Russian director Alexander Sokurov's ALEXANDRA is one of the great auteur's finest films. A babushka goes to Chechnya to visit her grandson, a captain in the Russian army. (Some scenes, such as his brushing her long hair, are so erotically tender that the film could be called Grandma and Grandson.) The great soprano Galina Vishnevskaya is brilliant as the title character, an 80ish, high-maintenance complainer for whom soldiers rise to the occasion and act civilized. Ignoring all the rules, she wanders from the makeshift military base into the market of bombed-out Grozny and connects with a local Muslim widow over tea in her apartment. Later, the woman and her friends wave Alexandra off at the train station in one of the most touching movie scenes ever shot about war--in a film with no fighting.In between, young, handsome Chechen men stare at Alexandra. We project onto them a narrative function: Will they slip explosives into her bag? But they have no purpose other than just being there. Like Russian combatants, we become suspicious, therefore complicit. All this takes place against a palette of gray and washed-out color, better to capture the bleakness of the place (it was shot in Chechnya itself), of the soldiers?? daily grind, of the Chechens? present and future. Less Mother Russia than a reformed Mother Courage, Alexandra, appalled by man's capacity for destruction, is a fraternizing catalyst that provokes humane impulses in both occupiers and occupied. (www.sff.ba)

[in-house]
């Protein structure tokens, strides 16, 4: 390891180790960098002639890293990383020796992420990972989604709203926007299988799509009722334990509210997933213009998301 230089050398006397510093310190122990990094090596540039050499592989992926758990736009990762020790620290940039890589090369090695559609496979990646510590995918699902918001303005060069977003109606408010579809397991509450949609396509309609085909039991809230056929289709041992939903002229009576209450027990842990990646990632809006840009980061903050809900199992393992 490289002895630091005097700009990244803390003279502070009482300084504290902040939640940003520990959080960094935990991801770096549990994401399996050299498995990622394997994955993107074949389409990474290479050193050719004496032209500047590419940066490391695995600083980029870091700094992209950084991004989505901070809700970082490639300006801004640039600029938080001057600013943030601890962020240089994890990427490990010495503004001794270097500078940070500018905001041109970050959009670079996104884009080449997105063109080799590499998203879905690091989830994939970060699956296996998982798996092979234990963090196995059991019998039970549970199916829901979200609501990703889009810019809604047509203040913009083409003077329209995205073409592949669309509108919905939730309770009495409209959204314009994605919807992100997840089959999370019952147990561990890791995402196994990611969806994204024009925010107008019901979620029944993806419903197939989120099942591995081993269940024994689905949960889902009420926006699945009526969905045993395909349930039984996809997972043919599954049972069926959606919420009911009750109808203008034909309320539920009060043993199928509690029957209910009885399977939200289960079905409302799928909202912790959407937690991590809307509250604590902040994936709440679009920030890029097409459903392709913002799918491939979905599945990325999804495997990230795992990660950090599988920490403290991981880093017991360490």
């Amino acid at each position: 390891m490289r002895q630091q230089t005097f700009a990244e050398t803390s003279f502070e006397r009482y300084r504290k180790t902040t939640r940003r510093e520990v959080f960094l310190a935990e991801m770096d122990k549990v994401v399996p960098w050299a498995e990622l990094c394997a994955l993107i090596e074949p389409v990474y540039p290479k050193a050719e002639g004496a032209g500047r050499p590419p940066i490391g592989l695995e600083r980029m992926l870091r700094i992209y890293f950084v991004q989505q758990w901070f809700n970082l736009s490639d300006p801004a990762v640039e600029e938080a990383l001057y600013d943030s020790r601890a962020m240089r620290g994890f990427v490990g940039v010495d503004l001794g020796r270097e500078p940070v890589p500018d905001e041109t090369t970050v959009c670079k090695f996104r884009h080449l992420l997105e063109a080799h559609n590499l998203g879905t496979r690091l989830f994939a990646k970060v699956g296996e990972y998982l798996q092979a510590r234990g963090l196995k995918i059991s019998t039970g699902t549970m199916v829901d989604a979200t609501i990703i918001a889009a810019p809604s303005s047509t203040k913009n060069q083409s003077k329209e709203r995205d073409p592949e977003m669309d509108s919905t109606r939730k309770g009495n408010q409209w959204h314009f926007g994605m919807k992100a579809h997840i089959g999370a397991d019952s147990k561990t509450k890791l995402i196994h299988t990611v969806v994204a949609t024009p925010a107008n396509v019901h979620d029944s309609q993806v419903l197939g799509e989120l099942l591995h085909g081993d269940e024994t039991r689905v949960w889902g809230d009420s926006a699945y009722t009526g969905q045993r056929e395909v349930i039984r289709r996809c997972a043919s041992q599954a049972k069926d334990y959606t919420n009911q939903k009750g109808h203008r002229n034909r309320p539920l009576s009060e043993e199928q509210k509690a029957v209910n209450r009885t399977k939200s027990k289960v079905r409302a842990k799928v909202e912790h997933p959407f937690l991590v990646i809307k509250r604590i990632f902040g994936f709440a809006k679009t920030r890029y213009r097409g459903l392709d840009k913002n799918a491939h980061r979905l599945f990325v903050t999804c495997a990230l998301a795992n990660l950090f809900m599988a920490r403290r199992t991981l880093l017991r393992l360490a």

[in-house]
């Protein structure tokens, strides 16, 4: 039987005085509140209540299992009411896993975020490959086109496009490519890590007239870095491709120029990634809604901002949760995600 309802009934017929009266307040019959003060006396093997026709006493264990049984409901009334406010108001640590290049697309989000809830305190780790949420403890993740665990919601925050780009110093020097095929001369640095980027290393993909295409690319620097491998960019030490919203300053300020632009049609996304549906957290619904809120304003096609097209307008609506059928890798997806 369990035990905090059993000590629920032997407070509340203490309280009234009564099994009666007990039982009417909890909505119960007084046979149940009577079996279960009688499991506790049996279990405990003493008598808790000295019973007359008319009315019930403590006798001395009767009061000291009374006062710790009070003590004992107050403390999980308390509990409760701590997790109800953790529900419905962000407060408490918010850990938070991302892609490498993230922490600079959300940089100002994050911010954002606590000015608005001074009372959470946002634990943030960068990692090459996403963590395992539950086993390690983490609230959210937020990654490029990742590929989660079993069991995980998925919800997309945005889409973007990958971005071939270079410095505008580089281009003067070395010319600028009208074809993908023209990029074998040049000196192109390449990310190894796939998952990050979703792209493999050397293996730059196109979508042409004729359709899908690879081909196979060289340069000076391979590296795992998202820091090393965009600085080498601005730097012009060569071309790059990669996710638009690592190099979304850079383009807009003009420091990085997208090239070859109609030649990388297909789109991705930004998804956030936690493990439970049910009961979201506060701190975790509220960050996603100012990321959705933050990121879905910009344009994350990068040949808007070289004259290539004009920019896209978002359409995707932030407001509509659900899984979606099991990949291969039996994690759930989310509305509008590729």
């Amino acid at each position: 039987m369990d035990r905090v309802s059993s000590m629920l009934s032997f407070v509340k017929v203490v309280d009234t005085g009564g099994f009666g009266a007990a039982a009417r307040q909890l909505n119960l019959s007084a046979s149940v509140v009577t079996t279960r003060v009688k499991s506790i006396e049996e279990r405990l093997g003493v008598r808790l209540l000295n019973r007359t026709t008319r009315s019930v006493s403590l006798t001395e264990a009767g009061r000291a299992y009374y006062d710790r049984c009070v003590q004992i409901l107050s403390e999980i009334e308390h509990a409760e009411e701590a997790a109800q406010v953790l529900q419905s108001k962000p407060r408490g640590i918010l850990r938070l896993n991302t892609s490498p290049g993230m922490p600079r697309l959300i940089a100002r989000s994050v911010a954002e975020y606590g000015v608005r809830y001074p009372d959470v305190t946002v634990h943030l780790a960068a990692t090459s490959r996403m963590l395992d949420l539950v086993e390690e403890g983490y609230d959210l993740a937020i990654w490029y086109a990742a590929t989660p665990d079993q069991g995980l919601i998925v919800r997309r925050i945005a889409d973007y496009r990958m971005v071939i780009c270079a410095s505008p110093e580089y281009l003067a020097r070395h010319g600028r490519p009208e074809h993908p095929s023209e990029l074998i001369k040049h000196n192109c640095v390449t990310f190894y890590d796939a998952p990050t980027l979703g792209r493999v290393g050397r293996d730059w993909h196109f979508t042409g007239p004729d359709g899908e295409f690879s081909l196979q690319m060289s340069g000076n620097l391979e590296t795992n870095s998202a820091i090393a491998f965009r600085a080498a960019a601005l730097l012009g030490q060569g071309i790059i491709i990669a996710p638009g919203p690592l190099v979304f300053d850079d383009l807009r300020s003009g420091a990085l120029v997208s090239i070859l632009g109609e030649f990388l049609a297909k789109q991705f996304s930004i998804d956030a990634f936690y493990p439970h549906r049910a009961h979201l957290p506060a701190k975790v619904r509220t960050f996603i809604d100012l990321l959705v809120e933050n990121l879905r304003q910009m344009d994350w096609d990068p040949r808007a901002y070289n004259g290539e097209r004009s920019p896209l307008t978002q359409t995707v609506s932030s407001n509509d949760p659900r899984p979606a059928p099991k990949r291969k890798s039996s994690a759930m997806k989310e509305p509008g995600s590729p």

Russia, France 2006, 92 min.
Spoken language: Russian, Chechen